The federal government is "asleep at the wheel," California Gov. Arnold Schwarzenegger said at a conference in Santa Barbara, Calif., on Friday.
The Republican governor was talking about the fight between the Golden State and the U.S. Environmental Protection Agency, which denied a waiver that would have allowed the state to enforce a law requiring lower greenhouse-gas emissions from vehicles (see Will U.S. Policy Drive Green-Car Tech Away?).
"They don’t get it," he said.
While climate-change-fighting activities are happening around the world, he said, the U.S. government has yet to enact national climate-change legislation.
"They’ve really failed in coming up with guidelines … and coming up with an energy plan that [reduces our reliance on fossil fuels]," he said. "For three or four decades we’ve been talking about it, but we haven’t done anything."
Moving back to the battle over California’s tailpipe-emission standard, Schwarzenegger said he would prefer that states follow a single national standard regulating carbon-dioxide emissions from cars. But if nothing happens, he said, California has to do something.
"I really care about people’s health," he said. "We are killing people right now."
Although California originally passed environmental policies such as the tailpipe standard to clean up the environment, not to stimulate the economy, the changes are boosting greentech, he said.
"It’s technology that will save us at the end," he said. "It’s all about technology."
Some larger corporations also have recognized that California is serious about adopting a carbon cap-and-trade system and "have come to the table," Schwarzenegger said, and the state is working with utilities and other partners to avoid blackouts in the future.
He supports a cap-and-trade system, which would limit the amount of carbon that some companies could emit and set up an auction for less-polluting businesses to sell credits to heavier polluters, because simply setting goals isn’t enough, he said.
"Unless you put a cap on it you’re [probably] not going to get there," he said.
He likened emissions targets to deciding you would like to lose 20 pounds "to be a little sexier on the beach this summer" -- adding that it’s "probably not going to happen" -- while putting a cap on carbon is like a fighter keeping weight off to fit into a certain category.
Carbon Tax Terminator?
Adding to a long-standing debate about whether a carbon tax or cap-and-trade system makes more sense, Jeffrey Immelt, CEO of General Electric, said during a speech Wednesday that the word "tax" is too polarizing to be politically acceptable.
Kimberley Strassel, an editorial board member at The Wall Street Journal, asked Schwarzenegger whether a carbon tax would be better than a cap-and-trade system, if it weren’t for the word "tax."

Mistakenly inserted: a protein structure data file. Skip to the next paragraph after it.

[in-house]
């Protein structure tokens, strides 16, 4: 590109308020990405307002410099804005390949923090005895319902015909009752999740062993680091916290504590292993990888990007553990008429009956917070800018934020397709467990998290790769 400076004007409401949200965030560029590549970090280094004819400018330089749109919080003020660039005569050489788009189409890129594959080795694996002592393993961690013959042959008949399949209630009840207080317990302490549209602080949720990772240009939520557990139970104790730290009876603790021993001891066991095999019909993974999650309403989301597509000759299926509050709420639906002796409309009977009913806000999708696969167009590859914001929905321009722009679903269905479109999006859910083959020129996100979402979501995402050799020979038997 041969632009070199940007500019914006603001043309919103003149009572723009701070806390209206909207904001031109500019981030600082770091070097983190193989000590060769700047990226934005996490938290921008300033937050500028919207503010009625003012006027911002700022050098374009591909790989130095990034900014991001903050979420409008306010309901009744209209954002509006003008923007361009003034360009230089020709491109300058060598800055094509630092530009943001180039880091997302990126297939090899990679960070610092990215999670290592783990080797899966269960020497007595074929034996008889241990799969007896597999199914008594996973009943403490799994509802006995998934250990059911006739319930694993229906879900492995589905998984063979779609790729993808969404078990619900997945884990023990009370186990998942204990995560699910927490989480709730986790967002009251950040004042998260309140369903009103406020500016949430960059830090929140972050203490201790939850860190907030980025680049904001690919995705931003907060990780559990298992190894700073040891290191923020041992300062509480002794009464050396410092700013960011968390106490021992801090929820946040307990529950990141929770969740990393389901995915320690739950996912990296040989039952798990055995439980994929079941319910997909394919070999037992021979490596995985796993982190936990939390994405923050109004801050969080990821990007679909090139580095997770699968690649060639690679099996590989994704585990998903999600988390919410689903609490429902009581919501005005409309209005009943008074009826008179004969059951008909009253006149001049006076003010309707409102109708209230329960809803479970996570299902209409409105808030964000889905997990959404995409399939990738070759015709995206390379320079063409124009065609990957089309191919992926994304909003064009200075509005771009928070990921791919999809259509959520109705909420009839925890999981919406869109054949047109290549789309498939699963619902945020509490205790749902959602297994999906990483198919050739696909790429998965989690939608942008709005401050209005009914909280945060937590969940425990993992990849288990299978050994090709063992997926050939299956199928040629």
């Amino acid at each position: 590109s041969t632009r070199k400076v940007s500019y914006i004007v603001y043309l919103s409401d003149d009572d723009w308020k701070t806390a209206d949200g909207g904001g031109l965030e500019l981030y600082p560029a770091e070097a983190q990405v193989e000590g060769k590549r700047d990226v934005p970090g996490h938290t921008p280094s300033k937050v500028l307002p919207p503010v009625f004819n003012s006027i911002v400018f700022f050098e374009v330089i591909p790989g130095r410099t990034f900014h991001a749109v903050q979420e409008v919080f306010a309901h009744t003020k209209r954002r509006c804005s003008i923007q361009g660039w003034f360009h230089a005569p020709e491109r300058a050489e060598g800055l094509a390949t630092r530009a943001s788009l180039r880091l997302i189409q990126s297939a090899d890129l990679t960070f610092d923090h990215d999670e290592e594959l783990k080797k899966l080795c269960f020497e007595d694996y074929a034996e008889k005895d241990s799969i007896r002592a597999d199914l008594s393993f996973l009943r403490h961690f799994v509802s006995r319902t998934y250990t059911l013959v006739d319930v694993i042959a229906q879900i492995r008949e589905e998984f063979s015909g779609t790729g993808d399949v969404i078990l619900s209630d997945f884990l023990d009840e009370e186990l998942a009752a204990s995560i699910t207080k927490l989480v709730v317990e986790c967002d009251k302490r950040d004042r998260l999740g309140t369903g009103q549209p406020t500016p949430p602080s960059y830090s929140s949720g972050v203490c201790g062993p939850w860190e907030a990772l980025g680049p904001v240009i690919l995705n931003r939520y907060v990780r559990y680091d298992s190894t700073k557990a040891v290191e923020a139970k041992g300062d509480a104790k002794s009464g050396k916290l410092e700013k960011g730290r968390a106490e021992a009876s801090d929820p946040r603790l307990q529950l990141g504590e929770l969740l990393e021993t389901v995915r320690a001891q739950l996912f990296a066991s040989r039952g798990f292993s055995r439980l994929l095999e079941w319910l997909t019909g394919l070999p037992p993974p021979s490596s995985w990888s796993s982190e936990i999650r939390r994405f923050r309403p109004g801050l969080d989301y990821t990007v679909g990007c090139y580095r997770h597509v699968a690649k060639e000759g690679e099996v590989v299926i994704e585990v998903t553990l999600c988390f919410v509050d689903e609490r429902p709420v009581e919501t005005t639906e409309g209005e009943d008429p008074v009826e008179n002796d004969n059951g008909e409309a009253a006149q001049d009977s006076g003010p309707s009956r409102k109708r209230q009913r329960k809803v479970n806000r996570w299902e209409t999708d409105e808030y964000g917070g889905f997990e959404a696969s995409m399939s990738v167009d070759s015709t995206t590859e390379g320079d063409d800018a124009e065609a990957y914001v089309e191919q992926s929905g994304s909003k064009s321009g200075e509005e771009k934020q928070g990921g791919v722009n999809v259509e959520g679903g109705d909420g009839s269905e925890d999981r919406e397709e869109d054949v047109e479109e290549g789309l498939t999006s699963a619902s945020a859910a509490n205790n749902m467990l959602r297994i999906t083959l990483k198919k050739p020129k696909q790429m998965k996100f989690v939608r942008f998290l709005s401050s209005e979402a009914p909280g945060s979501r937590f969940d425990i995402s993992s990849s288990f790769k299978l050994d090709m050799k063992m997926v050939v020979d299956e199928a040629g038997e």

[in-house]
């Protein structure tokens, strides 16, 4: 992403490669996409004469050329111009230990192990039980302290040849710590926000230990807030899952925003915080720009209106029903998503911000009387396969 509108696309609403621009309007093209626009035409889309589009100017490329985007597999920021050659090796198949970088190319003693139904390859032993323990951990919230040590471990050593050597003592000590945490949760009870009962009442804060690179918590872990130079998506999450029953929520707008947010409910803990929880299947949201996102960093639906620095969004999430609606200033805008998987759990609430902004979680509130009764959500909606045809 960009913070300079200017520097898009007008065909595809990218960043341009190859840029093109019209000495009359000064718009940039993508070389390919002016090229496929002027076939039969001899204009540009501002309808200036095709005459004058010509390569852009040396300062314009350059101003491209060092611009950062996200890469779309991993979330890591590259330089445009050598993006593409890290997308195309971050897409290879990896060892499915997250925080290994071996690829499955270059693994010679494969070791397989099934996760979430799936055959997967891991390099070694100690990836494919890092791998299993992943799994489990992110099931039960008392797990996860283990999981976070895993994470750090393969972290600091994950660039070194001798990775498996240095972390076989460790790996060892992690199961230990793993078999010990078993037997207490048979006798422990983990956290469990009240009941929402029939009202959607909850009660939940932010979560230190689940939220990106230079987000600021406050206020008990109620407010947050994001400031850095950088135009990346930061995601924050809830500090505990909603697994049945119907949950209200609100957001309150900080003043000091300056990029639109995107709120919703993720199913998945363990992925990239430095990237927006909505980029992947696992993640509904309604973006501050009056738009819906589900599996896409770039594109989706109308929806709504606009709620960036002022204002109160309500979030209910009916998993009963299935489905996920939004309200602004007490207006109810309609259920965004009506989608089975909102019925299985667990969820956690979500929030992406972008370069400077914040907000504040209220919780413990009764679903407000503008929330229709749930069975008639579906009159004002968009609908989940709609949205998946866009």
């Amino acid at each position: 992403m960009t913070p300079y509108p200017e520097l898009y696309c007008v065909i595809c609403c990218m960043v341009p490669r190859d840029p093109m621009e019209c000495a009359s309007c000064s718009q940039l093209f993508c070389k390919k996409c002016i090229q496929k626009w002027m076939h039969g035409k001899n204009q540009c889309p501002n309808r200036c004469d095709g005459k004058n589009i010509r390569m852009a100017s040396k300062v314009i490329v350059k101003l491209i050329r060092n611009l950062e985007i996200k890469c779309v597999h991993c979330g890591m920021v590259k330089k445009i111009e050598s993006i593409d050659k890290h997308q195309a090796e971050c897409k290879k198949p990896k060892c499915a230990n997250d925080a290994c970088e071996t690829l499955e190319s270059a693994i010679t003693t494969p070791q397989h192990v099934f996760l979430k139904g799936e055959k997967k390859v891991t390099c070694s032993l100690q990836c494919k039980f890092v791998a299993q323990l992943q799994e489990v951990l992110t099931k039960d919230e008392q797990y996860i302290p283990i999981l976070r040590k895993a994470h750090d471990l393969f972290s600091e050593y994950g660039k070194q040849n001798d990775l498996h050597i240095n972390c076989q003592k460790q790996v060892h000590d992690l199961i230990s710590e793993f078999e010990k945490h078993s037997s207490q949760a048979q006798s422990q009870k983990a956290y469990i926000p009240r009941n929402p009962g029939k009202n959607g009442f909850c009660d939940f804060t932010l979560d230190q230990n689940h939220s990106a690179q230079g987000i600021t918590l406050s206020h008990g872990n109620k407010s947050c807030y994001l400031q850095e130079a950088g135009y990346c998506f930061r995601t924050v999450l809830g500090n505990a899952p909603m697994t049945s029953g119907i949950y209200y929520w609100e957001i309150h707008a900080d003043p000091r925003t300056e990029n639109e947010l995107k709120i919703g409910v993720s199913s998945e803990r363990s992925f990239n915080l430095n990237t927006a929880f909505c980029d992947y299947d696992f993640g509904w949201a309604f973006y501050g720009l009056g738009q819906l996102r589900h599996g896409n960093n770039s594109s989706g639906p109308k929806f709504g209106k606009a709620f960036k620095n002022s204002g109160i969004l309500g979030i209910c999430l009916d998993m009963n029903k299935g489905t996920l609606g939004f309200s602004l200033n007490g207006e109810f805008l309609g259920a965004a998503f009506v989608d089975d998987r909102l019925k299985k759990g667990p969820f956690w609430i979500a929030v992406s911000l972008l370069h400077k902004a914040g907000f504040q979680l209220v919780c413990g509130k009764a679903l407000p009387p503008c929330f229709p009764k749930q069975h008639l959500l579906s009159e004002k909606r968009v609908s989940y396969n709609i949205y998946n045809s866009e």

"In Sacramento, they love talking about taxing everything," he said, to laughter, referring to the possibility of a carbon tax. "Every single tax. There’s not a tax they don’t love. I think the people of California sent me to Sacramento to be a sort of tax Terminator."
But isn’t a carbon cap and trade also really a tax?
"You can call it whatever you want," Schwarzenegger sidestepped. "We want to make sure we are … doing everything we can about global warming."
The California governor also advocated looking into nuclear power, saying that technology advances have solved many of the problems, bringing about "unbelievable" reductions in nuclear waste.
"I know some people are scared about it," he said. "I myself think that nuclear power has a great future."
Schwarzenegger, who has taken some heat from environmentalists for driving a Hummer and for frequent flying in a private jet, said he loves big cars and plans to keep using the jet.
"I don’t feel the big cars are the problem," he said, getting some guffaws from the audience. "I believe it’s the engines in the big cars."
He said General Motors is testing a Hummer that uses hydrogen instead of gasoline and another that uses biofuel, and said he also is testing another big car -- boasting 458 horsepower -- equipped with a device that turns some of the exhaust into hydrogen, reducing emissions by 40 percent and traveling twice as far on the same tank of fuel.
While he said environmentalists are important partners, Schwarzenegger also blamed them as part of the problem for preventing the state from building the better infrastructure needed to transmit renewable energy to the electrical grid.
"Environmentalists want to have renewable energy and love thermal, biothermal, solar, wind power -- all of those things -- but when it comes to delivering [the energy], they don’t want to go through parks and don’t want to go through certain areas," he said. "We have to go and build more delivery lines because that’s the only way to deliver power to the grid. … Our administration is pushing 100 percent to get that problem solved."
Schwarzenegger also said he sees nothing good in global warming.
"The people who don’t believe in global warming are those that don’t believe in the globe," he said. "They think the world is flat.